Terror suspect allegedly had meetings with Bin Laden
A detained Australian terrorist suspect had multiple meetings with Al-Qaeda chief Osama bin Laden before returning home as a "sleeper" agent for the radical Islamic group, prosecutors alleged.
Lawyers for the suspect, Jack Thomas, went before a Melbourne court today to make their third bail for application for their client, who was arrested in November and has since been held in a maximum security prison.
Prosecutors told the court that Thomas, a 31-year-old convert to Islam, met bin Laden on more than one occasion while training at an Al-Qaeda camp in Pakistan.
They alleged that Thomas continued to associate with people linked to Al-Qaeda after the group carried out the September 11, 2001, attacks on the United States.
He was allegedly approached by one Al-Qaeda member on behalf of bin Laden to return home to Australia and act as a "sleeper" for the organisation, the court heard.
Thomas, who at one point officially changed his name to Jihad -- struggle or Holy War in Arabic -- is charged with three offences including receiving money from, and providing support for Al-Qaeda when he was living in Pakistan in 2002 and 2003.
Magistrate Ian Gray said he would consider Thomas' bail application and announce his decision at a later time.
Thomas last applied for bail in December on the grounds that an Australian Federal Police interview that led to the charges against him breached the rules of evidence because it was conducted when Thomas was in custody in Pakistan with no access to a lawyer.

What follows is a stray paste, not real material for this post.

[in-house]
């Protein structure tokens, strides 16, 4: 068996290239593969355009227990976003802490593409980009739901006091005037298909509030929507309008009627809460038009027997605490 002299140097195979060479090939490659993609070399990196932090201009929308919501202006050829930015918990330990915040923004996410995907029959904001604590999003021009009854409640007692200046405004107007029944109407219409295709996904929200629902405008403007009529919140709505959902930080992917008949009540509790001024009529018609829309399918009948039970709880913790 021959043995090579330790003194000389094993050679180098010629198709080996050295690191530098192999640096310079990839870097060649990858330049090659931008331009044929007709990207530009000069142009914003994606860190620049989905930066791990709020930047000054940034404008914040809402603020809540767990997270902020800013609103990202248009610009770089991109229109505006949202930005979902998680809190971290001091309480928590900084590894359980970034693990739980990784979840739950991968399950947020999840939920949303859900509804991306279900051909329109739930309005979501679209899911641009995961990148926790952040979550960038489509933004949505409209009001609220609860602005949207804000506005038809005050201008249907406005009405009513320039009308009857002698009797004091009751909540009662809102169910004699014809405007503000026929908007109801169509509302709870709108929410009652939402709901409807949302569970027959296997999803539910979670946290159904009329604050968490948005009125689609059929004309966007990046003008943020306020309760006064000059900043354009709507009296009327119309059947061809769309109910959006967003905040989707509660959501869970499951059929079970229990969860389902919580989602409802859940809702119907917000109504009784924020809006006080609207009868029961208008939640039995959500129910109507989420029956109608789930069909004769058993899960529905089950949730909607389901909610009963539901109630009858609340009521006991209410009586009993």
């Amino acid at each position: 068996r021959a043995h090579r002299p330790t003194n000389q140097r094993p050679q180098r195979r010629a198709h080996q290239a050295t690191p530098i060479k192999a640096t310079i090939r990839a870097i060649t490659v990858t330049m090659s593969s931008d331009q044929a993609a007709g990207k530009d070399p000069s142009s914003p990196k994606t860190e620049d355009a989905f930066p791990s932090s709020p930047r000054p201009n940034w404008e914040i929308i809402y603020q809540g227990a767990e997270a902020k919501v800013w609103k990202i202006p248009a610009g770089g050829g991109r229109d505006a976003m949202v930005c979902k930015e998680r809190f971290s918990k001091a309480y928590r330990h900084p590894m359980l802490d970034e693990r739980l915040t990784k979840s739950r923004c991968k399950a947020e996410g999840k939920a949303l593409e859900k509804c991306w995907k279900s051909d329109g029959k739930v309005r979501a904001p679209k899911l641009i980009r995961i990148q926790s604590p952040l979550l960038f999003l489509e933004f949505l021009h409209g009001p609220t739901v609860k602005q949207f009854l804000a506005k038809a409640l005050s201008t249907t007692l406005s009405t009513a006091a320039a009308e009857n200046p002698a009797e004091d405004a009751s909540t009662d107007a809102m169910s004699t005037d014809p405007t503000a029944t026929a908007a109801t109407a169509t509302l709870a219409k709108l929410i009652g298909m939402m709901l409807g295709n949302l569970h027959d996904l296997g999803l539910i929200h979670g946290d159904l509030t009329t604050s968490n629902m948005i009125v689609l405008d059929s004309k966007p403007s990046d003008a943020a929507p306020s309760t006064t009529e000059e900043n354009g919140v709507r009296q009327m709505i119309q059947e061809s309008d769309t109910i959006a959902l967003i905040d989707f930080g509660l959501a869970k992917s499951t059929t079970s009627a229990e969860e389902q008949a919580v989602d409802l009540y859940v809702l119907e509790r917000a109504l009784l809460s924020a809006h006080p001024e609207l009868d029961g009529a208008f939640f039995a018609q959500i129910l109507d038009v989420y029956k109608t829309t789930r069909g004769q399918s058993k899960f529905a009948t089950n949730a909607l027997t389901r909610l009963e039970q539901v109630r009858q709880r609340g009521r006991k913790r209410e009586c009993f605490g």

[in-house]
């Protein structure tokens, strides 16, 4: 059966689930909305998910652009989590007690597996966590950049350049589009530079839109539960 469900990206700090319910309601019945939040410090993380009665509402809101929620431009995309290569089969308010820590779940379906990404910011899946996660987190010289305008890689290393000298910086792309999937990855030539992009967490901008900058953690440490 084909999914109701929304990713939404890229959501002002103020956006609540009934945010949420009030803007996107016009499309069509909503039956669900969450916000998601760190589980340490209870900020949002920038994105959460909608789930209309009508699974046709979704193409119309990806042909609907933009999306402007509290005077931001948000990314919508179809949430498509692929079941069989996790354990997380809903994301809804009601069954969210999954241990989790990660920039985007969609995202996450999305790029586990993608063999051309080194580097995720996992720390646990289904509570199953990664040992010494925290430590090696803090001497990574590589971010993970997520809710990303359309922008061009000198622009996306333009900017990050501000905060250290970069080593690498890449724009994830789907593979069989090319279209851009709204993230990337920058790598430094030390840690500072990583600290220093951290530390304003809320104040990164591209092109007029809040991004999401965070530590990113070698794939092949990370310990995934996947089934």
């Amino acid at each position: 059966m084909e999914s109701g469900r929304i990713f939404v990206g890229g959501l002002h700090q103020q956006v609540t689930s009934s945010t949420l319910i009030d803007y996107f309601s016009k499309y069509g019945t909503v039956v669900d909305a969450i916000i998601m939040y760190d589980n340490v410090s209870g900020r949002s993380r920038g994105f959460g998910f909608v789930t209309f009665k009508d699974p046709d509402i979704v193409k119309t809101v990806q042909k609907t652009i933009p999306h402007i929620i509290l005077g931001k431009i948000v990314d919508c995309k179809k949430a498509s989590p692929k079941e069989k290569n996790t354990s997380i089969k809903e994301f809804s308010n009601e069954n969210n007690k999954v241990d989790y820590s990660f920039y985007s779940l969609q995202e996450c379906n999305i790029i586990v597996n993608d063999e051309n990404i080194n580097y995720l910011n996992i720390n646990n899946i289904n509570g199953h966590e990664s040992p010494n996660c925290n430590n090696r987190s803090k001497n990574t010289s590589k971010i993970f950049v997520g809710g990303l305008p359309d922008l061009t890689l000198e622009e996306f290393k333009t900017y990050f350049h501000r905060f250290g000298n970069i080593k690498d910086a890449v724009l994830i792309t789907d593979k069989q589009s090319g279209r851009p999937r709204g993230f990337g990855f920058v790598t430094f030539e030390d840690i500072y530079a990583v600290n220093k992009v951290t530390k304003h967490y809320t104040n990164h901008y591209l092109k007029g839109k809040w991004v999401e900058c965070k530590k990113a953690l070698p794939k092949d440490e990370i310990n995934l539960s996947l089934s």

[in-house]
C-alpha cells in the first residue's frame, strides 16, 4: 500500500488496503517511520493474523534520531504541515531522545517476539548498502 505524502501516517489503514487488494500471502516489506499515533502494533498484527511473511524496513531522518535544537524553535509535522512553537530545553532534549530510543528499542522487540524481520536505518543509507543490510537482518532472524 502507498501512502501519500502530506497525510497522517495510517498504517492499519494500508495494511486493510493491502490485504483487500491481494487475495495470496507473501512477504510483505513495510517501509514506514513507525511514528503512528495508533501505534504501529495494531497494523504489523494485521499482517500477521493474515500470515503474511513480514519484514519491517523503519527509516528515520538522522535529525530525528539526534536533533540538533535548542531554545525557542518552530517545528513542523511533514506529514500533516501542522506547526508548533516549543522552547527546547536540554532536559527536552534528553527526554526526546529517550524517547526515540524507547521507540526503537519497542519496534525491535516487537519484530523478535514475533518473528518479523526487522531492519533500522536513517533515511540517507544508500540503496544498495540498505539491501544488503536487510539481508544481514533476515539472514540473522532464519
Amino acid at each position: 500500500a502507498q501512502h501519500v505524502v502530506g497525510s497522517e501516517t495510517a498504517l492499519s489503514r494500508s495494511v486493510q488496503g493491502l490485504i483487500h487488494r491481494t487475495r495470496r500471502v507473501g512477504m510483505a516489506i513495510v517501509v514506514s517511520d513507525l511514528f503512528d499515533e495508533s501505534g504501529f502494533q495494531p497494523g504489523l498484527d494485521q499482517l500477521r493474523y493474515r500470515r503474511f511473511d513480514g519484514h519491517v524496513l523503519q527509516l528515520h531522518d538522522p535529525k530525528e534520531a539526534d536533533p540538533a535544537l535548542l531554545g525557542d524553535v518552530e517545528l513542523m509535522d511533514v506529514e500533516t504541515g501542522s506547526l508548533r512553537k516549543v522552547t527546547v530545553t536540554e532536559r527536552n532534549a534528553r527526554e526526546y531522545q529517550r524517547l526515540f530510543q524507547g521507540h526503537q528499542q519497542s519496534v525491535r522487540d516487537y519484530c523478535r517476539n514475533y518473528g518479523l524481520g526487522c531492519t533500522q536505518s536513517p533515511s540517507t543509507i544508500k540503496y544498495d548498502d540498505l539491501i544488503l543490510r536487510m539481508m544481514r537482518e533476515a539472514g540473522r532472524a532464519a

That application and an earlier one were both rejected.
His lawyer, Rob Stary, said before today's hearing that Thomas was increasingly distressed by the conditions of his detention in the maximum security Barwon Prison, where he is in solitary confinement for 23 hours a day and has no contact with other inmates.
"He is terribly distressed and I think his mental state is completely fragile," he said.
His mother, Patsy Thomas, said her son's imprisonment was emotionally draining for the whole family.
"Not to be able to touch him and cuddle your child and to not be able to touch and cuddle his children is heartbreaking -- we feel it," she told ABC radio earlier Thursday.
"One hour a month Jack is allowed to have contact with his two little girls," she said.
"The rest of the time he only sees them on the other side of the glass with us (for) one hour a week."